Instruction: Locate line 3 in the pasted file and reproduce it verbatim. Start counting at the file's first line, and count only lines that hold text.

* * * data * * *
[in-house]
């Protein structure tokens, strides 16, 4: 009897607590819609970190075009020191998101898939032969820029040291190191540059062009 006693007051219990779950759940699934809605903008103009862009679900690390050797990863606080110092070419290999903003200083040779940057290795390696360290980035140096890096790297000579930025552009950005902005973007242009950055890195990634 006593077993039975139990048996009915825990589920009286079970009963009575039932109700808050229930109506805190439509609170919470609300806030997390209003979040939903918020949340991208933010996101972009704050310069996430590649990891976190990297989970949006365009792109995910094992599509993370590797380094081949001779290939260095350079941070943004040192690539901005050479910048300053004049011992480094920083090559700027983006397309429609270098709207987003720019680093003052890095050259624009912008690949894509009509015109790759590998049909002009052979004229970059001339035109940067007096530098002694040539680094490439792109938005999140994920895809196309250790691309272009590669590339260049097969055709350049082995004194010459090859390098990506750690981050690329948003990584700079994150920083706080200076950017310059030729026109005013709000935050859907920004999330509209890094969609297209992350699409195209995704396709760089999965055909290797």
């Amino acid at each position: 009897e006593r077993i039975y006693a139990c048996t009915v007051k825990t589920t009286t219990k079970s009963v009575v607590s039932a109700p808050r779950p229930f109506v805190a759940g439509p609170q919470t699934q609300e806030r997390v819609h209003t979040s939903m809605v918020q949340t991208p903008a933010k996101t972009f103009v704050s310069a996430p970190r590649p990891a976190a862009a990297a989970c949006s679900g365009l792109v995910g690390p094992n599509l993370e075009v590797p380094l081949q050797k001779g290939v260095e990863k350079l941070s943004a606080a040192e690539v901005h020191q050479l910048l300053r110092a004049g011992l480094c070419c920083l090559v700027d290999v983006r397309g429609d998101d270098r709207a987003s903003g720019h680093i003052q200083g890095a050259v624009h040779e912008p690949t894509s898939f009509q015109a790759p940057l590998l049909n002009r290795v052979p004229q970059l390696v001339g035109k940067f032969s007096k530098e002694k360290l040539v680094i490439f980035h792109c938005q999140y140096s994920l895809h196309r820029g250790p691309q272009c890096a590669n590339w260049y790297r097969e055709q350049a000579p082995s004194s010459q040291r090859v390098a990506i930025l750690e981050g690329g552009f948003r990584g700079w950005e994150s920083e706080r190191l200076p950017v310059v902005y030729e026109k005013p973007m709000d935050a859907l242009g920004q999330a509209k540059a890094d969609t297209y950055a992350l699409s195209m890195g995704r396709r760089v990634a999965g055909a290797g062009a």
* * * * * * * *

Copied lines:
């Amino acid at each position: 009897e006593r077993i039975y006693a139990c048996t009915v007051k825990t589920t009286t219990k079970s009963v009575v607590s039932a109700p808050r779950p229930f109506v805190a759940g439509p609170q919470t699934q609300e806030r997390v819609h209003t979040s939903m809605v918020q949340t991208p903008a933010k996101t972009f103009v704050s310069a996430p970190r590649p990891a976190a862009a990297a989970c949006s679900g365009l792109v995910g690390p094992n599509l993370e075009v590797p380094l081949q050797k001779g290939v260095e990863k350079l941070s943004a606080a040192e690539v901005h020191q050479l910048l300053r110092a004049g011992l480094c070419c920083l090559v700027d290999v983006r397309g429609d998101d270098r709207a987003s903003g720019h680093i003052q200083g890095a050259v624009h040779e912008p690949t894509s898939f009509q015109a790759p940057l590998l049909n002009r290795v052979p004229q970059l390696v001339g035109k940067f032969s007096k530098e002694k360290l040539v680094i490439f980035h792109c938005q999140y140096s994920l895809h196309r820029g250790p691309q272009c890096a590669n590339w260049y790297r097969e055709q350049a000579p082995s004194s010459q040291r090859v390098a990506i930025l750690e981050g690329g552009f948003r990584g700079w950005e994150s920083e706080r190191l200076p950017v310059v902005y030729e026109k005013p973007m709000d935050a859907l242009g920004q999330a509209k540059a890094d969609t297209y950055a992350l699409s195209m890195g995704r396709r760089v990634a999965g055909a290797g062009a």